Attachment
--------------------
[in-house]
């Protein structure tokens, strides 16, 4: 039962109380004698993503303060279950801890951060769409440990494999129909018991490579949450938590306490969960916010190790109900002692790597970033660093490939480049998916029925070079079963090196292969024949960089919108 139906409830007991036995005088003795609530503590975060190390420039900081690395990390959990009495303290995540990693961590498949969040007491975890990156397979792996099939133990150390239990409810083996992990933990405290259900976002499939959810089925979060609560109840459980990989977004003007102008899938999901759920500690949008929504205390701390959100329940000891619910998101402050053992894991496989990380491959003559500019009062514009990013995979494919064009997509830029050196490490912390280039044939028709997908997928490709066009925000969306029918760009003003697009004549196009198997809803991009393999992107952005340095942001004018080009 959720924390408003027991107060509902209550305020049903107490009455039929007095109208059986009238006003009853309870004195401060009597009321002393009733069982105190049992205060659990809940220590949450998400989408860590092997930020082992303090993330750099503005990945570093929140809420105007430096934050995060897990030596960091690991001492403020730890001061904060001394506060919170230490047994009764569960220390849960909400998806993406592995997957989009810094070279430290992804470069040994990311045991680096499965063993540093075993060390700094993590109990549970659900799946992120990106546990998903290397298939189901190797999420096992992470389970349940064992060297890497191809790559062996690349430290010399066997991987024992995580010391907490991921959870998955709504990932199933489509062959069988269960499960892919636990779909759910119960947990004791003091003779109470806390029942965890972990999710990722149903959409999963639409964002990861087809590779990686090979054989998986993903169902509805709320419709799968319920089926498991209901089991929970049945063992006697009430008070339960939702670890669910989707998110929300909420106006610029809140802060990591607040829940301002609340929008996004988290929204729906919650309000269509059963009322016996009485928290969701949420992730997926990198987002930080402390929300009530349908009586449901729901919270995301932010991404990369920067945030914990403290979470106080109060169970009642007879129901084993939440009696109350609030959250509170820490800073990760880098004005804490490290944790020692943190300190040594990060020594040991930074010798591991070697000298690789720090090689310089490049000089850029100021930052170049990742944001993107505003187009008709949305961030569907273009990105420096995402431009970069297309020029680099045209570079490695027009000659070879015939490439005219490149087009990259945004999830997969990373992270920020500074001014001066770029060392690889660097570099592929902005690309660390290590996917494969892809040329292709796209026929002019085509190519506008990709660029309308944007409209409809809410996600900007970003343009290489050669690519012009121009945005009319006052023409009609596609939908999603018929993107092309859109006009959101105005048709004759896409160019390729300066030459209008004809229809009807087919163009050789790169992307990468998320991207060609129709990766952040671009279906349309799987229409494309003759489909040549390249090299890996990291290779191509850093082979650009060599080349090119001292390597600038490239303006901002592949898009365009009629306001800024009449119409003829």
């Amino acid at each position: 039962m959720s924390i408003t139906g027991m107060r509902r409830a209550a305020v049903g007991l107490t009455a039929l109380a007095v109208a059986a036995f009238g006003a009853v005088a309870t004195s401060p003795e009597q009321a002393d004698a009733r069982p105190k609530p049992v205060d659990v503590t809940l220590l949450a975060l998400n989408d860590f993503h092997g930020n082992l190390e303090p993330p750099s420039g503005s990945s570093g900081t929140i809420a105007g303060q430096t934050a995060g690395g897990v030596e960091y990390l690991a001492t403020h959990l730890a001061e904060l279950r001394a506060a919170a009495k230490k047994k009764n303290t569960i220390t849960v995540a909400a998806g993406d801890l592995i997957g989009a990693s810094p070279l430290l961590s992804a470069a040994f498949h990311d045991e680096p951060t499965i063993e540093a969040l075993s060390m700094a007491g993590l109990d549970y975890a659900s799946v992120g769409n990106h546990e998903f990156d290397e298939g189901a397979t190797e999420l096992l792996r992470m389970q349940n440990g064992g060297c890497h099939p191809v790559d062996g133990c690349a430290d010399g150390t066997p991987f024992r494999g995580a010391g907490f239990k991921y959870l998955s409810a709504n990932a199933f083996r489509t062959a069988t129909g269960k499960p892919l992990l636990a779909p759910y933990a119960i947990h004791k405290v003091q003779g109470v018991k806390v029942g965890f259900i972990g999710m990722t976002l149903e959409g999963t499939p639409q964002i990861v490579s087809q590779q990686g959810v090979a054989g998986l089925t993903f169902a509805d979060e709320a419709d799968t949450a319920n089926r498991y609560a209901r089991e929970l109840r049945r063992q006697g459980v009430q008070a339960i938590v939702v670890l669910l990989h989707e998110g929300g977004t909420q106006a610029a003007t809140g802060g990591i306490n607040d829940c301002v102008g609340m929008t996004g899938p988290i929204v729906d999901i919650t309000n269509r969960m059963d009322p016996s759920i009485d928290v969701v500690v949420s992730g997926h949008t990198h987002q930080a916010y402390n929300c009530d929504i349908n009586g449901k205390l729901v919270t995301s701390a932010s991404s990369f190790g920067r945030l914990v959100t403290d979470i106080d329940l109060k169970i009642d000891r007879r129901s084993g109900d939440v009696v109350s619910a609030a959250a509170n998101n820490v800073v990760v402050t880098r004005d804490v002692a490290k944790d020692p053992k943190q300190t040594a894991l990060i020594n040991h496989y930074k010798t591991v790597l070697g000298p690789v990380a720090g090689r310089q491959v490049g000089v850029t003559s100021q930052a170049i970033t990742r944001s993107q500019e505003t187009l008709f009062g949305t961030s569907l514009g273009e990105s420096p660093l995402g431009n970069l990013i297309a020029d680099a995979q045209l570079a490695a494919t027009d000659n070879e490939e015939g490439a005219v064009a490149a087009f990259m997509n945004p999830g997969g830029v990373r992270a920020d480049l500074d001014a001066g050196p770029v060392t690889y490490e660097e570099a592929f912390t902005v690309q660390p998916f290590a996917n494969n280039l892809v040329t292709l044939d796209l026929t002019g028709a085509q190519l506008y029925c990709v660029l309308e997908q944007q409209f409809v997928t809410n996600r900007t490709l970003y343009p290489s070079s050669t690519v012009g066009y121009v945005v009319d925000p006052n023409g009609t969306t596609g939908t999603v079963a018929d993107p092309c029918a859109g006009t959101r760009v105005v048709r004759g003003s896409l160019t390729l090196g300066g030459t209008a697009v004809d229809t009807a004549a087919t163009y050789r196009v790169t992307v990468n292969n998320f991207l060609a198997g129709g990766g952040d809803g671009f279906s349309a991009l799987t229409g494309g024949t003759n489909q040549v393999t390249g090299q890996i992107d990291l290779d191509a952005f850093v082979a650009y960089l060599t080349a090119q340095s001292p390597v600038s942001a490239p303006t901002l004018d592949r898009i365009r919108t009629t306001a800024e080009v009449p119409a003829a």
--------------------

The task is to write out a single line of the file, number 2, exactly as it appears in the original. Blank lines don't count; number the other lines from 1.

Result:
């Protein structure tokens, strides 16, 4: 039962109380004698993503303060279950801890951060769409440990494999129909018991490579949450938590306490969960916010190790109900002692790597970033660093490939480049998916029925070079079963090196292969024949960089919108 139906409830007991036995005088003795609530503590975060190390420039900081690395990390959990009495303290995540990693961590498949969040007491975890990156397979792996099939133990150390239990409810083996992990933990405290259900976002499939959810089925979060609560109840459980990989977004003007102008899938999901759920500690949008929504205390701390959100329940000891619910998101402050053992894991496989990380491959003559500019009062514009990013995979494919064009997509830029050196490490912390280039044939028709997908997928490709066009925000969306029918760009003003697009004549196009198997809803991009393999992107952005340095942001004018080009 959720924390408003027991107060509902209550305020049903107490009455039929007095109208059986009238006003009853309870004195401060009597009321002393009733069982105190049992205060659990809940220590949450998400989408860590092997930020082992303090993330750099503005990945570093929140809420105007430096934050995060897990030596960091690991001492403020730890001061904060001394506060919170230490047994009764569960220390849960909400998806993406592995997957989009810094070279430290992804470069040994990311045991680096499965063993540093075993060390700094993590109990549970659900799946992120990106546990998903290397298939189901190797999420096992992470389970349940064992060297890497191809790559062996690349430290010399066997991987024992995580010391907490991921959870998955709504990932199933489509062959069988269960499960892919636990779909759910119960947990004791003091003779109470806390029942965890972990999710990722149903959409999963639409964002990861087809590779990686090979054989998986993903169902509805709320419709799968319920089926498991209901089991929970049945063992006697009430008070339960939702670890669910989707998110929300909420106006610029809140802060990591607040829940301002609340929008996004988290929204729906919650309000269509059963009322016996009485928290969701949420992730997926990198987002930080402390929300009530349908009586449901729901919270995301932010991404990369920067945030914990403290979470106080109060169970009642007879129901084993939440009696109350609030959250509170820490800073990760880098004005804490490290944790020692943190300190040594990060020594040991930074010798591991070697000298690789720090090689310089490049000089850029100021930052170049990742944001993107505003187009008709949305961030569907273009990105420096995402431009970069297309020029680099045209570079490695027009000659070879015939490439005219490149087009990259945004999830997969990373992270920020500074001014001066770029060392690889660097570099592929902005690309660390290590996917494969892809040329292709796209026929002019085509190519506008990709660029309308944007409209409809809410996600900007970003343009290489050669690519012009121009945005009319006052023409009609596609939908999603018929993107092309859109006009959101105005048709004759896409160019390729300066030459209008004809229809009807087919163009050789790169992307990468998320991207060609129709990766952040671009279906349309799987229409494309003759489909040549390249090299890996990291290779191509850093082979650009060599080349090119001292390597600038490239303006901002592949898009365009009629306001800024009449119409003829």